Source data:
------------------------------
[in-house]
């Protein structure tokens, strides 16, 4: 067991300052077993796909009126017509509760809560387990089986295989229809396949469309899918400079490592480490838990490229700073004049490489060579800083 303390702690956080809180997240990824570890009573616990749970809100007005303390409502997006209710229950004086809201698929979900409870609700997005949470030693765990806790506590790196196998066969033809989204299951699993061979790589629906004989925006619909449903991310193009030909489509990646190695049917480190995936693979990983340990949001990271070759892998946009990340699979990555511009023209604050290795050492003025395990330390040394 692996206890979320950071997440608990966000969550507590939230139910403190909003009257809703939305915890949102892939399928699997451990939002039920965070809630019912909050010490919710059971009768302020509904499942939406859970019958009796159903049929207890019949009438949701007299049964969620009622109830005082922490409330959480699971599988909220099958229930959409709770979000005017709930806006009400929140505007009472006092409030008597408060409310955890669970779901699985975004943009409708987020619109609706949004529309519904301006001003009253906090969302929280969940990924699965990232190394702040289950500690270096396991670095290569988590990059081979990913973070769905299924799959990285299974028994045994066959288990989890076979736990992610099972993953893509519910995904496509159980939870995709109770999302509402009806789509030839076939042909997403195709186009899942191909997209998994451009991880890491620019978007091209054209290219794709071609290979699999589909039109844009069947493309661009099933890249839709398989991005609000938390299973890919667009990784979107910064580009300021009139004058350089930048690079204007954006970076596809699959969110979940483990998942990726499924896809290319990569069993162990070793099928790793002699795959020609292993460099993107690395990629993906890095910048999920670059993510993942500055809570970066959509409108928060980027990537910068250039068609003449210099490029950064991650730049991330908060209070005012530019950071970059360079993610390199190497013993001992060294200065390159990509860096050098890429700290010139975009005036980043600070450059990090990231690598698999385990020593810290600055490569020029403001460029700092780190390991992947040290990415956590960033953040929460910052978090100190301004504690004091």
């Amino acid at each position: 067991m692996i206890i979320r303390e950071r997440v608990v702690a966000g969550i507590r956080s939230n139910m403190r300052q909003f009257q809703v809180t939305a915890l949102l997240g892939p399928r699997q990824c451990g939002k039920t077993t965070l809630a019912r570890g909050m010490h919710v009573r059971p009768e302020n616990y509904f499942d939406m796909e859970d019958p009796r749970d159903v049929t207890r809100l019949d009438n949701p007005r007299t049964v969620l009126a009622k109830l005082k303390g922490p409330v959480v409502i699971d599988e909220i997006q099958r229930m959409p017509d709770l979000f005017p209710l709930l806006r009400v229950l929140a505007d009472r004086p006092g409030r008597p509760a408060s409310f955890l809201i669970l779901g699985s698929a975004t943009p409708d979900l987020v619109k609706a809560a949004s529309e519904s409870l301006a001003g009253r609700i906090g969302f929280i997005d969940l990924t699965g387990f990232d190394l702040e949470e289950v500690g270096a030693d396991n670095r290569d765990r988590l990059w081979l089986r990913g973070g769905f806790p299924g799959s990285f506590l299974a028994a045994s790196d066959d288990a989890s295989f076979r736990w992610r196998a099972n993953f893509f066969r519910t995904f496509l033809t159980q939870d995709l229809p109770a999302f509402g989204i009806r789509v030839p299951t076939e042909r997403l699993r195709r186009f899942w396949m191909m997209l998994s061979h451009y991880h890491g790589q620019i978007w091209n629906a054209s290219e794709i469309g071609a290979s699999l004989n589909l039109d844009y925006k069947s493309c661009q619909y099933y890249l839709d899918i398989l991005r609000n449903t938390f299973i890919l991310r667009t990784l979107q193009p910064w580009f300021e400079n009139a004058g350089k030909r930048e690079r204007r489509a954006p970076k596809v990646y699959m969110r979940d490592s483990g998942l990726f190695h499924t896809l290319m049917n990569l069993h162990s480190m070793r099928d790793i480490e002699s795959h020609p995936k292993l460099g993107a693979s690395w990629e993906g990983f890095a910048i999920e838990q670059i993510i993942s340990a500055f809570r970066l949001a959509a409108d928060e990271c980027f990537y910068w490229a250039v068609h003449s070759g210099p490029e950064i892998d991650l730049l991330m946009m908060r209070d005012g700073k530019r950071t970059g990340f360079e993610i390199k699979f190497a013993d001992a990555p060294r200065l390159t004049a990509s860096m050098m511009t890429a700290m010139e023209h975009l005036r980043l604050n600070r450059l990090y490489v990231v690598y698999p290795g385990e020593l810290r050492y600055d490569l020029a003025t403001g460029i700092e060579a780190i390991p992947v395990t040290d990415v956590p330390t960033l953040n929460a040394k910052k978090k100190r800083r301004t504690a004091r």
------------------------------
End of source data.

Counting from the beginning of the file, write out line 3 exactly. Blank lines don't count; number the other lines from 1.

């Amino acid at each position: 067991m692996i206890i979320r303390e950071r997440v608990v702690a966000g969550i507590r956080s939230n139910m403190r300052q909003f009257q809703v809180t939305a915890l949102l997240g892939p399928r699997q990824c451990g939002k039920t077993t965070l809630a019912r570890g909050m010490h919710v009573r059971p009768e302020n616990y509904f499942d939406m796909e859970d019958p009796r749970d159903v049929t207890r809100l019949d009438n949701p007005r007299t049964v969620l009126a009622k109830l005082k303390g922490p409330v959480v409502i699971d599988e909220i997006q099958r229930m959409p017509d709770l979000f005017p209710l709930l806006r009400v229950l929140a505007d009472r004086p006092g409030r008597p509760a408060s409310f955890l809201i669970l779901g699985s698929a975004t943009p409708d979900l987020v619109k609706a809560a949004s529309e519904s409870l301006a001003g009253r609700i906090g969302f929280i997005d969940l990924t699965g387990f990232d190394l702040e949470e289950v500690g270096a030693d396991n670095r290569d765990r988590l990059w081979l089986r990913g973070g769905f806790p299924g799959s990285f506590l299974a028994a045994s790196d066959d288990a989890s295989f076979r736990w992610r196998a099972n993953f893509f066969r519910t995904f496509l033809t159980q939870d995709l229809p109770a999302f509402g989204i009806r789509v030839p299951t076939e042909r997403l699993r195709r186009f899942w396949m191909m997209l998994s061979h451009y991880h890491g790589q620019i978007w091209n629906a054209s290219e794709i469309g071609a290979s699999l004989n589909l039109d844009y925006k069947s493309c661009q619909y099933y890249l839709d899918i398989l991005r609000n449903t938390f299973i890919l991310r667009t990784l979107q193009p910064w580009f300021e400079n009139a004058g350089k030909r930048e690079r204007r489509a954006p970076k596809v990646y699959m969110r979940d490592s483990g998942l990726f190695h499924t896809l290319m049917n990569l069993h162990s480190m070793r099928d790793i480490e002699s795959h020609p995936k292993l460099g993107a693979s690395w990629e993906g990983f890095a910048i999920e838990q670059i993510i993942s340990a500055f809570r970066l949001a959509a409108d928060e990271c980027f990537y910068w490229a250039v068609h003449s070759g210099p490029e950064i892998d991650l730049l991330m946009m908060r209070d005012g700073k530019r950071t970059g990340f360079e993610i390199k699979f190497a013993d001992a990555p060294r200065l390159t004049a990509s860096m050098m511009t890429a700290m010139e023209h975009l005036r980043l604050n600070r450059l990090y490489v990231v690598y698999p290795g385990e020593l810290r050492y600055d490569l020029a003025t403001g460029i700092e060579a780190i390991p992947v395990t040290d990415v956590p330390t960033l953040n929460a040394k910052k978090k100190r800083r301004t504690a004091r």